When I am on the hunt and scouting for some data, either to prepare and use for a demo or to help me learn new technologies these are the following resources, listing of public datasets I consult;

[Some contain redundant links, if you have others that you use please share and I will gladly add them to the list]

Enjoy!

  • datalibre.ca – Open Data (contains list of Canada – Open Data Cities, Provinces, Feds + International)
    http://datalibre.ca/links-resources/
    1. KDnuggets – Data: Government, State, City, Local and Public
      http://www.kdnuggets.com/datasets/government-local-public.html
    2. KDnuggets – Datasets for Data Mining and Data Science
      http://www.kdnuggets.com/datasets/index.html
    3. Kevin Chai’s Dataset list
      http://kevinchai.net/datasets
    4. Microsoft Azure Marketplace
      https://datamarket.azure.com/
    5. Yahoo! GeoPlanet Data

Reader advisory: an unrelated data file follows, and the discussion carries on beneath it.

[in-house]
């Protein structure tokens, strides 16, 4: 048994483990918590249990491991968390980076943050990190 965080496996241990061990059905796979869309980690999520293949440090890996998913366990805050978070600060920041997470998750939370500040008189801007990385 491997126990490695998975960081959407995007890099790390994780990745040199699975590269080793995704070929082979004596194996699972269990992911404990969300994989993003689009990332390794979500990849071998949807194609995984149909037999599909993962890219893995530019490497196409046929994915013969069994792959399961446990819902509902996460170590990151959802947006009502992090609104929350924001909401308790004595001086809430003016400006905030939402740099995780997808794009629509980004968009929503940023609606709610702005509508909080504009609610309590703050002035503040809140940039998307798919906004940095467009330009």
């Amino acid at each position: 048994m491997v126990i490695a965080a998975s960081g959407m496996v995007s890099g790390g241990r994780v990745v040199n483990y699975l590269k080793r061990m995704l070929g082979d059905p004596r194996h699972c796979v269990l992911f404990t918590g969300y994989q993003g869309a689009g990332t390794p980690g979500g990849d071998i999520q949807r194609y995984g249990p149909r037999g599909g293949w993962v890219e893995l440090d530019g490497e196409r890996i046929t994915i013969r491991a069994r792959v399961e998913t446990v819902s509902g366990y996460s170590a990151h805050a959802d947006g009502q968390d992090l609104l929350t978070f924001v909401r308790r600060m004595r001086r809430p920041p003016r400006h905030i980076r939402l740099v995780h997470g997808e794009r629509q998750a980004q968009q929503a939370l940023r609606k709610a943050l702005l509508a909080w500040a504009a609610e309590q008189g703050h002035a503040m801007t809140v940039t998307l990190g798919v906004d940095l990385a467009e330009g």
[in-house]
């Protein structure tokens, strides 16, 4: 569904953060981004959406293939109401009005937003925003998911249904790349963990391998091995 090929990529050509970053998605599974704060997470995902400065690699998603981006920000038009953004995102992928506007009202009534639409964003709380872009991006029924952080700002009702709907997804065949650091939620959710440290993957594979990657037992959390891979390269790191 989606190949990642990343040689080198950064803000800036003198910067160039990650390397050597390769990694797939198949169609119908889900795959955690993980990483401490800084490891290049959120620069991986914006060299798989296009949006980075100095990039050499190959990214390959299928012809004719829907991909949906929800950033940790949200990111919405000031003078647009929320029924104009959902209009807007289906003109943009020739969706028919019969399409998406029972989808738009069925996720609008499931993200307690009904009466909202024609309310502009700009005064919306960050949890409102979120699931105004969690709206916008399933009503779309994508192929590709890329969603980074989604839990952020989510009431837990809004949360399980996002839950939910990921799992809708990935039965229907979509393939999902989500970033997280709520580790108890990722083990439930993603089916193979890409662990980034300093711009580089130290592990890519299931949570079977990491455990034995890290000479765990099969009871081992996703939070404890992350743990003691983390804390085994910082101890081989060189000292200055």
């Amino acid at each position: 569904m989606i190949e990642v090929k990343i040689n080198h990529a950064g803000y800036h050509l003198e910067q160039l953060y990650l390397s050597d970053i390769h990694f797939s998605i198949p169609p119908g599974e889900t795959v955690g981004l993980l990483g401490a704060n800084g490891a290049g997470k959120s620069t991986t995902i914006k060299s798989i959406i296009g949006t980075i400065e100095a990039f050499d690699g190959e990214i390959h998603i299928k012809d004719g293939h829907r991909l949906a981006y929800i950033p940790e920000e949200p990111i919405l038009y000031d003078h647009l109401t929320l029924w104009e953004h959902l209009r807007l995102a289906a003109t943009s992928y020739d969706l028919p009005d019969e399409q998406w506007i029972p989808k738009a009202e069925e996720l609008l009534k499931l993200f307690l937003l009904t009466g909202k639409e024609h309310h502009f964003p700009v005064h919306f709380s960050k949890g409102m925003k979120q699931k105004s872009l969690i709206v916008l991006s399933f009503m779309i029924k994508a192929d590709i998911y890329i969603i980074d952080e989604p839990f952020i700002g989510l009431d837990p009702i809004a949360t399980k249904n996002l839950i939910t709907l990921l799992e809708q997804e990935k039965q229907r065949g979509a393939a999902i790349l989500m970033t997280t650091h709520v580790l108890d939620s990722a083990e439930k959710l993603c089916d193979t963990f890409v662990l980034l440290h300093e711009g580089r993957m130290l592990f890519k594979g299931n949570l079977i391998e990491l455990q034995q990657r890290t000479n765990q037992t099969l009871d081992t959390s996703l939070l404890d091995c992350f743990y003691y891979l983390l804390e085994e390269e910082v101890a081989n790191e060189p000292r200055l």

https://developer.yahoo.com/geo/geoplanet/data/
    6. OSDC – Public Data Sets
      https://www.opensciencedatacloud.org/publicdata/
    7. figshare – store, share, discover research
      http://figshare.com/
    8. Quandl – Find and Use Data. Easily.
      https://www.quandl.com/
    9. Enigma – Navigate the world of public data
      http://enigma.io/
    10. Datahub – The easy way to get, use and share data
      http://datahub.io/
    11. Linked Data – Connect Distributed Data accross the Web
      http://linkeddata.org/
    12. IAPR – Public datasets for machine learning
      http://homepages.inf.ed.ac.uk/rbf/IAPR/researchers/MLPAGES/mldat.htm
    13. CRAWDAD – A Community Resource for Archiving Wireless Data At Dartmouth
      http://crawdad.org/
    14. The R Datasets Package
      https://stat.ethz.ch/R-manual/R-devel/library/datasets/html/00Index.html
    15. R Datasets
      https://vincentarelbundock.github.io/Rdatasets/datasets.html
    16. inside-R – Finding Data on the Internet
      http://www.inside-r.org/howto/finding-data-internet
    17. Gephi sample datasets
      https://wiki.gephi.org/index.php/Datasets
    18. Stanford Large Network Dataset Collection
      http://snap.stanford.edu/data/
    19. Tableau Public – Sample Data Sets
      http://www.tableausoftware.com/public/community/sample-data-sets
    20. Tableau Public – Viz of the Day
      http://www.tableausoftware.com/public/community/viz-of-the-day

      My Meetup presentation at the Ottawa SQL Server User Group(Ottawa PASS Chapter) – Graph Databases for SQL Server Professionals